13. Find Someone Who… Bingo. Print a copies of the number-themed Find Someone Who… Bingo cards. Ask students get to know their classmates by talking with each other and writing the initials of the student they find that fits each statement in that box.
14. What’s Your Birthday? Challenge students to arrange themselves in a line across the room in order of birthday (day and month). The catch? No talking or writing.
15. Human Knot. This classic team-building activity also strengthens student understanding of special relationships and pattern recognition. Have 8 – 10 students stand in a circle, raise their right hands, and then join hands with someone across from them. Repeat with left hands. Important – students should be holding hands with two different people and not holding hands with a person next to them. Groups must then untangle the knot without letting go of hands. Try combining students into larger groups after they are successful untying themselves in smaller groups.
16. Lost on the Moon. In this exercise, students must work both individually and together to rank a set of items based upon their importance for surviving on the moon. After, teams can compare their ranking to how experts ranked the items. Get started with this online version.
17. Tower Building. Challenge small groups of students to construct the tallest tower they can using only the materials provided in a given time. Simple materials that work well include straws and paperclips, plastic cups, and index cards.
18. Class Pet or Terrarium. Raising and caring for a pet or growing plants in a terrarium can be a year-long class endeavor that helps foster an appreciation for nature. If your school allows small pets like fish or hamsters, students can work together to develop a job share schedule for feeding, cleaning, and vacation care. Another option is to have students design, build, and care for a class terrarium.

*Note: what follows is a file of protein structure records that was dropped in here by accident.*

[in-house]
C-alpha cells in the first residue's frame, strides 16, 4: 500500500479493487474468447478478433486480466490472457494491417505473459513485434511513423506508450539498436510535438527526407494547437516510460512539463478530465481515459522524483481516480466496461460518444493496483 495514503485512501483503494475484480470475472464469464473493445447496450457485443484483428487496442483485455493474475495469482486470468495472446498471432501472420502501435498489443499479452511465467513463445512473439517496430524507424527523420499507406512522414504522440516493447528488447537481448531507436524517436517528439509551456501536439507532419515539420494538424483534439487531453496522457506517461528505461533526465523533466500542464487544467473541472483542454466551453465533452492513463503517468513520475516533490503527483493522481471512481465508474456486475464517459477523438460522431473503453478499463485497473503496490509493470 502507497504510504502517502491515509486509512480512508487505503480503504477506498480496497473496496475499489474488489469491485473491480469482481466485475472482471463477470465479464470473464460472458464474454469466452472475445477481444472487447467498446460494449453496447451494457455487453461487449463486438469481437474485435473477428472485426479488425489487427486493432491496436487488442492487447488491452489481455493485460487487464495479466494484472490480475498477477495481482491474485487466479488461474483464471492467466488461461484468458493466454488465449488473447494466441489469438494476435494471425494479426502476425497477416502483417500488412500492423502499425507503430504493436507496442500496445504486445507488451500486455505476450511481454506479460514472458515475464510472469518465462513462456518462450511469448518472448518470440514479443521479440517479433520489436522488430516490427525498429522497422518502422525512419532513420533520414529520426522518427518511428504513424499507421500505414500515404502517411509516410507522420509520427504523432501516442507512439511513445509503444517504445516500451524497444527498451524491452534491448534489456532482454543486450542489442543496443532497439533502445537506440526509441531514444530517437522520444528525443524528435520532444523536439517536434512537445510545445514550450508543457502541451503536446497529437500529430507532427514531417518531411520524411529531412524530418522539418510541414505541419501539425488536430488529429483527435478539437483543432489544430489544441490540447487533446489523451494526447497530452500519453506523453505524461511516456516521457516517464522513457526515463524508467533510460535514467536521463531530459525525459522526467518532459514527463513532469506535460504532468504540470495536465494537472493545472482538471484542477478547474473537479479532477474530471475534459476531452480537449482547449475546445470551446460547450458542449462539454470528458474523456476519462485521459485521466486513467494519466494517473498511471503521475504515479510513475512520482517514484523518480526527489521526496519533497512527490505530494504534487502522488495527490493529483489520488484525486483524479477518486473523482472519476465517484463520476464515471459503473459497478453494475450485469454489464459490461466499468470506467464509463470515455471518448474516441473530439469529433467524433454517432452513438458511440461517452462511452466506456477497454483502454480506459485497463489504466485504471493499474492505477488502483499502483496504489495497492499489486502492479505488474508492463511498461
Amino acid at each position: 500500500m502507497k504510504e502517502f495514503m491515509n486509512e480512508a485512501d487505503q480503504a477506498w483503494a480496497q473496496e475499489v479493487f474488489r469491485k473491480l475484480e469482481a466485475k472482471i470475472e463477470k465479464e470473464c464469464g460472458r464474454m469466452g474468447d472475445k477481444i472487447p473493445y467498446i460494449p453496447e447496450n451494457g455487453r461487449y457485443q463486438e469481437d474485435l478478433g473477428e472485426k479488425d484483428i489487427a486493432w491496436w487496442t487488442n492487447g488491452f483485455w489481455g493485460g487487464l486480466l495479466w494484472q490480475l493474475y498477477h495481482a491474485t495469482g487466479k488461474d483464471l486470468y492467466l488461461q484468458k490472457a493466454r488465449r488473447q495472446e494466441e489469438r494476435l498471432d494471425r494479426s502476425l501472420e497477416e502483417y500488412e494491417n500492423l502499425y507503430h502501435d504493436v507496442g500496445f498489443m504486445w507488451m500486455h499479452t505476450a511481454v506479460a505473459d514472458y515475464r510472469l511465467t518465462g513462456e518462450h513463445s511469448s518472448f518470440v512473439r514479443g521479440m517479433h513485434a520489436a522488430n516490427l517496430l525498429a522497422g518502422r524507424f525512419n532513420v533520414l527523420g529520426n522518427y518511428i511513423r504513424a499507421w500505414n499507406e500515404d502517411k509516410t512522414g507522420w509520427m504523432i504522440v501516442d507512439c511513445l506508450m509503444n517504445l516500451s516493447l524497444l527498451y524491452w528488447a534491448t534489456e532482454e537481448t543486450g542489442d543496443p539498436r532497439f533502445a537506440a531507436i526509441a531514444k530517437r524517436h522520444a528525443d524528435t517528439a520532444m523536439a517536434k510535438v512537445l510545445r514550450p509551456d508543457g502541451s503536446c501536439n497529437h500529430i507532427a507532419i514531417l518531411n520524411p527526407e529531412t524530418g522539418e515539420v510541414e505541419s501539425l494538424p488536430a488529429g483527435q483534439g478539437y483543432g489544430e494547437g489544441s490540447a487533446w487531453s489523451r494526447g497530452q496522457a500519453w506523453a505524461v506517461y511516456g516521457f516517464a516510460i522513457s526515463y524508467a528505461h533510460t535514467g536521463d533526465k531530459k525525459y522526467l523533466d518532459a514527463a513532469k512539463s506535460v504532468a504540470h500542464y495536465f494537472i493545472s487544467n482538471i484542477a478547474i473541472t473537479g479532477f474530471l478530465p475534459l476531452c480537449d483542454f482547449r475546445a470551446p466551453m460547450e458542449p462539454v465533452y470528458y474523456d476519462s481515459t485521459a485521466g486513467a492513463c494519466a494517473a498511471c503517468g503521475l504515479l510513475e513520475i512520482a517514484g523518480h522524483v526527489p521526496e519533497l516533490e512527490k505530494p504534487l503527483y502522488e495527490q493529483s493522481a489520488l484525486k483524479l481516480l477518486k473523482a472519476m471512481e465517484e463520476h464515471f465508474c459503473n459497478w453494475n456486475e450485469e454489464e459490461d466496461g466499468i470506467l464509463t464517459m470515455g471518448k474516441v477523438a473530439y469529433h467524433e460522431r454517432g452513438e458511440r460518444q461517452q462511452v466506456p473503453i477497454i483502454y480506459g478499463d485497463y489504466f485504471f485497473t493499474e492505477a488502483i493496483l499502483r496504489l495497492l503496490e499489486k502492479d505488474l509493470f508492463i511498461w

19. Classroom Makerspace. Introduce your students to the concept of makerspaces – a physical location to design, collaborate, and build. Designate an area of your classroom as a makerspace, and have the class brainstorm what should go in the space. Working together to design and create the space will get students excited to use it throughout the year.
20. Two Facts and a Science Fiction. In this variation of Two Truths and a Lie, each student researches two interesting, strange, or amazing science facts and makes-up one science falsehood. Students then take turns sharing their three statements and the class votes on which one is incorrect, or a piece of science fiction.
What activities do you use to help get to know your students and build a sense of community in your classroom at the beginning of the school year? We’d love for you to share them in the comments!